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French Markets Slide as Nation Plunged Into Political Turmoil

In Business
June 10, 2024

(Bloomberg) — French markets tumbled as President Emmanuel Macron’s shock decision to call an election gave investors yet another reason to ditch the nation’s securities.

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Stocks slumped, with banks leading losses, as uncertainty over who will govern France added to existing angst about the country’s fiscal woes. Yields on French bonds soared to the highest since November and the euro tumbled to a one-month low. Meanwhile the pan-European Stoxx 600 stock index slipped as much as 0.9%.

Markets have been on edge for months over France’s growing debt load, as attempts to rein in spending and borrowing run into roadblocks, prompting a credit downgrade by S&P Global Ratings last month. But the scope of Monday’s market tailspin suggests financial assets could feel more heat in the coming weeks ahead of the election, with gauges of volatility surging.

“Investors don’t share Macron’s risk appetite,” said Stefan Koopman, senior macro strategist at Rabobank. “His courage is undeniable, we’d give him that, but it seems like doubling down on a bet after a poor performance.”

While Macron’s position isn’t immediately at stake, the poll is a gamble that could bring far-right leader Marine le Pen closer to the top office even before the 2027 presidential election. The outcome of the election could also impact Macron’s ability to push through legislation and his ability to pick a like-minded prime minister.

The election will take place over two rounds beginning June 30, and culminating on July 7.

The CAC 40 equity index in Paris slumped as much as 2.4%, with shares in top French banks shedding as much as 9%. Yields on 10-year French bonds surged to their highest of the year, boosting the premium that investors demand to hold them relative to their German equivalent to the highest since January.

What Bloomberg Strategists Say:

“Traders have been swift to affix a political risk premium to euro-zone assets in the aftermath of the weekend parliamentary elections, which will keep options prices elevated over the next month or so.”

— Ven Ram, a cross-asset strategist for MLIV in Dubai

Here’s what other analysts and strategists have to say:

Mohit Kumar, chief economist and strategist for Europe at Jefferies:

“Macron called for French elections, which would be negative for French spreads as a right wing majority in the Parliamentary would hamper any reform plans. The deficit picture in France is already weak and this would further add to market concerns. We have been short France over the last few months and remain with our bearish stance.”

Nicole Kornitzer, portfolio manager at Kornitzer Capital Management:

“It is clear that Macron has been losing power. The market is reacting to this. Whether or not another party can get enough power to actually pass laws, that is another story.”

Vincent Mortier, chief investment officer at Amundi:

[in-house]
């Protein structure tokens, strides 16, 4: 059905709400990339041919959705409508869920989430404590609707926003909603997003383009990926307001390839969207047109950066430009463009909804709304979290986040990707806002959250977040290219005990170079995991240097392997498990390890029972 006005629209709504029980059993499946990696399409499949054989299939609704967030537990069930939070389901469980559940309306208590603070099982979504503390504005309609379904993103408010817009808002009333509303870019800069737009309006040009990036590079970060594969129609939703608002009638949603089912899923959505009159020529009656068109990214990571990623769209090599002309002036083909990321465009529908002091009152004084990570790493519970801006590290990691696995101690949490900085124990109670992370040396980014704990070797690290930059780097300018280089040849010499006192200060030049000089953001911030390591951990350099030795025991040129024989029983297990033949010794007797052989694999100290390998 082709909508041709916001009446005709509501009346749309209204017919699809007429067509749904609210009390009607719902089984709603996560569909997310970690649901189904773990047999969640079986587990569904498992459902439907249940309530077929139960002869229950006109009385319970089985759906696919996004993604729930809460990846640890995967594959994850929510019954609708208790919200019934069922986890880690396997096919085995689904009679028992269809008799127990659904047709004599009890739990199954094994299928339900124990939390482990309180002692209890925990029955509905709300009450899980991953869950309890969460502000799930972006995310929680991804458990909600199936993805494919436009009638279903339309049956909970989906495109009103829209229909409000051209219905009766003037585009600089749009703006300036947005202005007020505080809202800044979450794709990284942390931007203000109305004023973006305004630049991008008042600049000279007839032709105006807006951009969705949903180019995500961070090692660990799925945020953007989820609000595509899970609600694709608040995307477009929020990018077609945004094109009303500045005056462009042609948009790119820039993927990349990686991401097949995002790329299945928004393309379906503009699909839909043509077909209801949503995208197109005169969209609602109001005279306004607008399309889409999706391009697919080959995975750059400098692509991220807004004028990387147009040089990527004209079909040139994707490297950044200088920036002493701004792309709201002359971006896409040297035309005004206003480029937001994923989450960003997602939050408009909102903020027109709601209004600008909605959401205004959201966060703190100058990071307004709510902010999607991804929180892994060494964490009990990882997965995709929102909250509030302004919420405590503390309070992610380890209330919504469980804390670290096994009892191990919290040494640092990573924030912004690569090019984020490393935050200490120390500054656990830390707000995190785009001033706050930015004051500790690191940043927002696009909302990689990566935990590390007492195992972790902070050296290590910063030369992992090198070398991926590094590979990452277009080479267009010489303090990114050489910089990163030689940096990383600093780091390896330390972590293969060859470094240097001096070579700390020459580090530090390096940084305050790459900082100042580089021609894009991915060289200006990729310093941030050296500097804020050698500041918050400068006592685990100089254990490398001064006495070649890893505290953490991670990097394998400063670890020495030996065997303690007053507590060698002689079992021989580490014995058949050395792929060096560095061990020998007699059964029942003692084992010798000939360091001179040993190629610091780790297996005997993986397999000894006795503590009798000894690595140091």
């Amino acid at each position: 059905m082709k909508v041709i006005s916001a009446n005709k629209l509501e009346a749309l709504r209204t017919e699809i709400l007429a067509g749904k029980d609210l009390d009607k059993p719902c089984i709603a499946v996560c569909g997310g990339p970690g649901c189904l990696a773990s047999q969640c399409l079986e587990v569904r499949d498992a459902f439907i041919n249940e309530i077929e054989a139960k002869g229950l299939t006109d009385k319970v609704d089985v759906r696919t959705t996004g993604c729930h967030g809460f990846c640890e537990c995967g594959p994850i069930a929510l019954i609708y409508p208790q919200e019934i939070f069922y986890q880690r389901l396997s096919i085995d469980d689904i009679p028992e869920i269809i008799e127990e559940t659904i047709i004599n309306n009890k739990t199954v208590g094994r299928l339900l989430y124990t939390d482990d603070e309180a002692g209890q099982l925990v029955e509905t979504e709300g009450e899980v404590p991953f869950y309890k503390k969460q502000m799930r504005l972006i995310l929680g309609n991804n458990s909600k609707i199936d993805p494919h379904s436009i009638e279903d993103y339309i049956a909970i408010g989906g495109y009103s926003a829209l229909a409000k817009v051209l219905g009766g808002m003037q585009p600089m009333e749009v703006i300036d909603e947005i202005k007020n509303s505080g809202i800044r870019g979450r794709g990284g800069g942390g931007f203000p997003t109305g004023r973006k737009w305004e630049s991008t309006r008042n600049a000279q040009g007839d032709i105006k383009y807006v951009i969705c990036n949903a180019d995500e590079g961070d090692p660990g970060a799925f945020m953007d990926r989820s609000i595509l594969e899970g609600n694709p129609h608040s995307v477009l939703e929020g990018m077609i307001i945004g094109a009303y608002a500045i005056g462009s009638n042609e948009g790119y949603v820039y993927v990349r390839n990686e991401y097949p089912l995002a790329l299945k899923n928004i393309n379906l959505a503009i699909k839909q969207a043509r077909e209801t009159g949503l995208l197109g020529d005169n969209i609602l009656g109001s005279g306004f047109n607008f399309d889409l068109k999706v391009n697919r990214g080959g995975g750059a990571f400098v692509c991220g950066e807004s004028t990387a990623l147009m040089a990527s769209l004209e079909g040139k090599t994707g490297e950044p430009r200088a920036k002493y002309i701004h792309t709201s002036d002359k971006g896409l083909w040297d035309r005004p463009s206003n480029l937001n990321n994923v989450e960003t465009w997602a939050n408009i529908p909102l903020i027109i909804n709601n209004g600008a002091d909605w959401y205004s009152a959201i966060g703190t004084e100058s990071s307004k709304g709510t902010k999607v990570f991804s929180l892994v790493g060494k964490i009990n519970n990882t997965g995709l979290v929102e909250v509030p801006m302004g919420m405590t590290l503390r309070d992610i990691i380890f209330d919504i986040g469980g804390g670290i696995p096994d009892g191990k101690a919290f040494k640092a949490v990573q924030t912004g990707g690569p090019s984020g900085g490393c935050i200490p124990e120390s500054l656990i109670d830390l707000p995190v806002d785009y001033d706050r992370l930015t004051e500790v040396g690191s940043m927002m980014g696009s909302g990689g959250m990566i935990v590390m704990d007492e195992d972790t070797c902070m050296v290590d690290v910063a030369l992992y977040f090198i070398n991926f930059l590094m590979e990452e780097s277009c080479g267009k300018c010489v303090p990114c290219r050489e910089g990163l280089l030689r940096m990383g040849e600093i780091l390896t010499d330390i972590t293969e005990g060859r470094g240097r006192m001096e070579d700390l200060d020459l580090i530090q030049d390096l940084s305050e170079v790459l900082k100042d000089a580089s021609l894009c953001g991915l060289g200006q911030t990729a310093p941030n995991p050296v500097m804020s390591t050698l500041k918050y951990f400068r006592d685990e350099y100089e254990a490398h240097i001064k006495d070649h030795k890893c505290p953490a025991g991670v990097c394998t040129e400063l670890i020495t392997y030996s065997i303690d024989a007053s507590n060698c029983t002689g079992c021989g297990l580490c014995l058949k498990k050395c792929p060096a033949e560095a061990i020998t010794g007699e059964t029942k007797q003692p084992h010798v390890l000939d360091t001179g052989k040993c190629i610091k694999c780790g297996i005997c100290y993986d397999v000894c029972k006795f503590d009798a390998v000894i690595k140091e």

“Markets will be prudent but not panicked. French stocks will likely underperform European peers to some extent and the spread between yields on French and German sovereign debt could widen modestly. There will, of course, be an impact. But from my point of view, it won’t be a major one.”

Sonja Marten, head of FX and monetary policy research at DZ Bank:

“Should the election in France result in a win for Le Pen and should this add to strife within the Eurozone, then yes, I think this will impact the Euro negatively. But for that to translate into less rate cuts from the ECB, the depreciation of the Euro would have to be quite pronounced.”

Alberto Tocchio, portfolio manger at Kairos Partners:

“The composition of parliament will be crucial to understand the new trajectory as the French budget was voted in December and the far right has reached popularity on the inflation and loss of purchase power which may lead to a new budget trajectory. In the short term we might see an impact on the spread between OATs and Bunds as the period from June to October is heavy for OAT issuance.”

Ulrich Leuchtmann, head of FX research at Commerzbank:

“The euro suffers when the question arises as to whether a politically created transnational currency can survive in the long term if the political framework conditions change. So far, the rampant euro skepticism has not caused any significant damage to the euro. However, the risk that this will not remain the case increased yesterday. Only marginally, but to a visible extent.”

Thomas Zlowodzki, head of equity strategy at Oddo BHF:

“Emmanuel Macron calling snap legislative elections in France ratchets up political risk in Europe and opens up a period of uncertainty […]. In the short term, European equities, first and foremost French ones, will be hit: we recommend easing positions. The OAT-Bund spread will also widen.”

Chris Turner, global head of FX strategy at ING:

“While Marine Le Pen’s National Rally party has shifted away from the anti-euro manifesto it ran on in 2017, fears about shifting support for Ukraine stand to unnerve markets. Today EUR/USD may well have another leg lower to the 1.0700/0720 area once US investors fully have a chance to appreciate events in European politics.”

–With assistance from Greg Ritchie, Michael Msika and Julien Ponthus.

(Updates with context from from first paragraph.)

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